The hours and minutes display is a paragon of lucidity. Hour and minute values are separated with a chemin de fer. Where Breguet conceived his eponymous ‘Breguet hands’, Journe has produced his own teardrop hands. The small seconds employ Arabic numerals, neat strokes and a chemin de fer to facilitate read-off. The small seconds hand advances to an andante beat, courtesy of the deadbeat seconds (seconde morte). The blue hands and dial detail provide a notable contrast with the white, enamel backdrop.
At 7 o’clock, an aperture reveals the rementoir d’égalité (see later) and grants the wearer front to back views.
A large aperture plays host to the vertical tourbillon cage. Unusually, the cage does not perform one revolution per minute as is the norm, but rotates briskly, spinning 360° every 30 seconds. The frenetic pace of the tourbillon adds to the visual spectacle. There is a profusion of space around the tourbillon. This allows the whirlwind to pirouette centre-stage in awe-inspiring isolation. Once again, Journe delivers an amazing visual spectacle. The aforementioned aperture is endowed with a mirror-polished ring which reflects the tourbillon cage and ensnares ambient light, showcasing the whirlwind in flight. Interestingly, when viewed from some angles, the reflected image of the vertical tourbillon resembles its horizontal sibling. A second reflector is positioned on the movement side of the watch, augmenting the illumination of the tourbillon cage.
Breguet’s tourbillon (patented in 1801) was designed to counter gravity’s negative influence on the regulating organ. This know-how was intended for use within a pocket watch. The pocket watch was typically worn in a waistcoat pocket and held in a vertical position. When the owner retired to bed, the watch would usually be placed in a night stand. This would hold the watch in a vertical position, ensuring the precision of the timepiece was maintained.
With the FP Journe Tourbillon Souverain Vertical, the tourbillon remains in an upright position at all times. This ensures the amplitude of the balance remains constant.
If the watch strap is fitted with a pin buckle it will usually be laid flat when not in use whereas if it is fitted with a deployant, it will normally be placed on its side. When a watch is fitted with a horizontal tourbillon, both of these scenarios will result in a significant loss of amplitude. By employing a vertical tourbillon, the amplitude will remain undiminished, irrespective of whether the watch is placed on its side or caseback down. It is this obsessive eye for detail which differentiates Journe from his contemporaries.
Positioned in the upper portion of the dial is a power-reserve indicator. The state of wind is shown on an arcing scale, expressed in hours. A svelte, blued hand imparts meaning with laser-like precision. The fulcrum of this hand sits upon a flush-fitting panel. Removing this panel allows the watchmaker to readily access the power-reserve mechanism.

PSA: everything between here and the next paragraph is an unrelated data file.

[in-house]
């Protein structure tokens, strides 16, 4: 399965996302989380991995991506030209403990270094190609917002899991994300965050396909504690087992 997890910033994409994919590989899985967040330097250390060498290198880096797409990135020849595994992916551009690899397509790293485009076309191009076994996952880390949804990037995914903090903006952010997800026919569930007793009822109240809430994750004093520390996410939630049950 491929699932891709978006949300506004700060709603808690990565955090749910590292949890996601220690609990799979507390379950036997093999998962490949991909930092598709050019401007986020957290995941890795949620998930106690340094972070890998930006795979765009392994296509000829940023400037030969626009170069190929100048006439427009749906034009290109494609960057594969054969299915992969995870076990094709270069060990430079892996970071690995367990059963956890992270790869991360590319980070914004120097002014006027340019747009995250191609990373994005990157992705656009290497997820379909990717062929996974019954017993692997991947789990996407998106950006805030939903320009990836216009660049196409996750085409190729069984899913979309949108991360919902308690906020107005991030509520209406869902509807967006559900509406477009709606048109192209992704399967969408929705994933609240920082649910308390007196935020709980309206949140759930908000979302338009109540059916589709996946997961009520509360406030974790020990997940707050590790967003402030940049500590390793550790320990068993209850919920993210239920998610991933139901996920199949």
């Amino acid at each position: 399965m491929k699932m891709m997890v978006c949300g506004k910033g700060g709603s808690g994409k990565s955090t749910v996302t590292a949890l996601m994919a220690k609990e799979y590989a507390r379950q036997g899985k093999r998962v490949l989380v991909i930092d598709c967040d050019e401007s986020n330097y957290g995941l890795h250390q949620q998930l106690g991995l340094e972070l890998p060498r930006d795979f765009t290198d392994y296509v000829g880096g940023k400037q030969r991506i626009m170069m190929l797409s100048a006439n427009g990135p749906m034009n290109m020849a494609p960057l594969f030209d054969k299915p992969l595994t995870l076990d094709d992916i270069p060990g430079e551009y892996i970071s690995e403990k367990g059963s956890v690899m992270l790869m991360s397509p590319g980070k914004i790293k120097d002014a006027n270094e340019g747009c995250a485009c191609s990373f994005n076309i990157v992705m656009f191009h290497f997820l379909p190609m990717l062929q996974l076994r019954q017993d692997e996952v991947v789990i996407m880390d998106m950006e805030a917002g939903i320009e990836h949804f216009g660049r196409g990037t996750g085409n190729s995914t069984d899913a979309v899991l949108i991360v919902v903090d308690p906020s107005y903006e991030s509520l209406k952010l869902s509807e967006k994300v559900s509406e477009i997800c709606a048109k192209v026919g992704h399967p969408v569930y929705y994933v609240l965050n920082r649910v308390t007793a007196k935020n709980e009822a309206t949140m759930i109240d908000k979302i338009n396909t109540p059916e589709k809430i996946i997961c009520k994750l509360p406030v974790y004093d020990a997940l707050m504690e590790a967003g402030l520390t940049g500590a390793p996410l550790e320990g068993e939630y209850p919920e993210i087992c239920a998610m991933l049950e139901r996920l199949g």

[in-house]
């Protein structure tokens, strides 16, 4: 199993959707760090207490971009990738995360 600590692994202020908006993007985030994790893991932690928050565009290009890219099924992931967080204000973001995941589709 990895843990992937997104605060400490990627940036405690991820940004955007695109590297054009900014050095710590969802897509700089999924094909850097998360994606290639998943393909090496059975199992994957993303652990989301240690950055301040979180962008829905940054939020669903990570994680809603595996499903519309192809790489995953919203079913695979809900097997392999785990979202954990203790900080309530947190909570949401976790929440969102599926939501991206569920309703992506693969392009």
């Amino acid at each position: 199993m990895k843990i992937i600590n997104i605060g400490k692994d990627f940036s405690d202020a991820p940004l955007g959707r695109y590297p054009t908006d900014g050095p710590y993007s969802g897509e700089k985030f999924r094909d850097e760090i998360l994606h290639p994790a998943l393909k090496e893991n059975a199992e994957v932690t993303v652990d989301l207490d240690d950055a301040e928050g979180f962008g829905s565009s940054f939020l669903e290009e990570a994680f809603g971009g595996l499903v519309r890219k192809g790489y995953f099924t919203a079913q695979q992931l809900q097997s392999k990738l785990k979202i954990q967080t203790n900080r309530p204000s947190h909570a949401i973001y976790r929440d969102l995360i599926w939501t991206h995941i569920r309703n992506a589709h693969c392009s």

The dial features two brushed, golden cartouches. Black text conveys the Maison’s name and strapline as well as the watch’s coveted complications. The scale of the text successfully combines lucidity and tasteful restraint.
The FP Journe Tourbillon Souverain Vertical is available with a platinum or 18-carat 6N gold case. Personally, I prefer the gold case as it sits in beauteous concert with the dial. Journe is the only person I know who uses the ultra-reddish 6N gold and I don’t know why it has not been used more widely because it is gorgeous.
18-carat 6N gold
Tracing the contours of the case with an extended index finger, one notices that the lugs are positioned towards the centre line of the case. In addition, they are comparatively short, arcing sharply downwards. The resultant aesthetic is not only highly attractive but confers exalted levels of comfort.
The more you study this case, the more details can be seen. Prior to the lugs assuming their downward trajectory, there is a small step in the edge of the caseband. I know it is not accidental, it’s creation heightens manufacturing costs, however, no doubt Journe has his reasons. My reason for pointing this out, is that nothing is done in haste. Everything is the consequence of protracted consideration.
Measuring 42mm in diameter, the FP Journe Tourbillon Souverain Vertical is not ungainly. However, traditionalists may have noticed that this latest watch is larger than its predecessors, typically housed in 38mm cases. While Journe has clearly subscribed to changing tastes, his new watch remains timeless.
And then there is the crown. Seldom does a winding crown deserve comment, however, Journe simply makes the most beautiful crowns. They do not protrude unduly, assuming comparatively slender proportions, however, they are sufficiently wide to facilitate manipulation. A rope-like grip encircles the crown proffering functionality and an abundance of aesthetic allure. Two small indentations grace the vertical flank of the crown. I do not know the reason for this latter detail, however, I suspect it will be a question I will ask the great man in due course.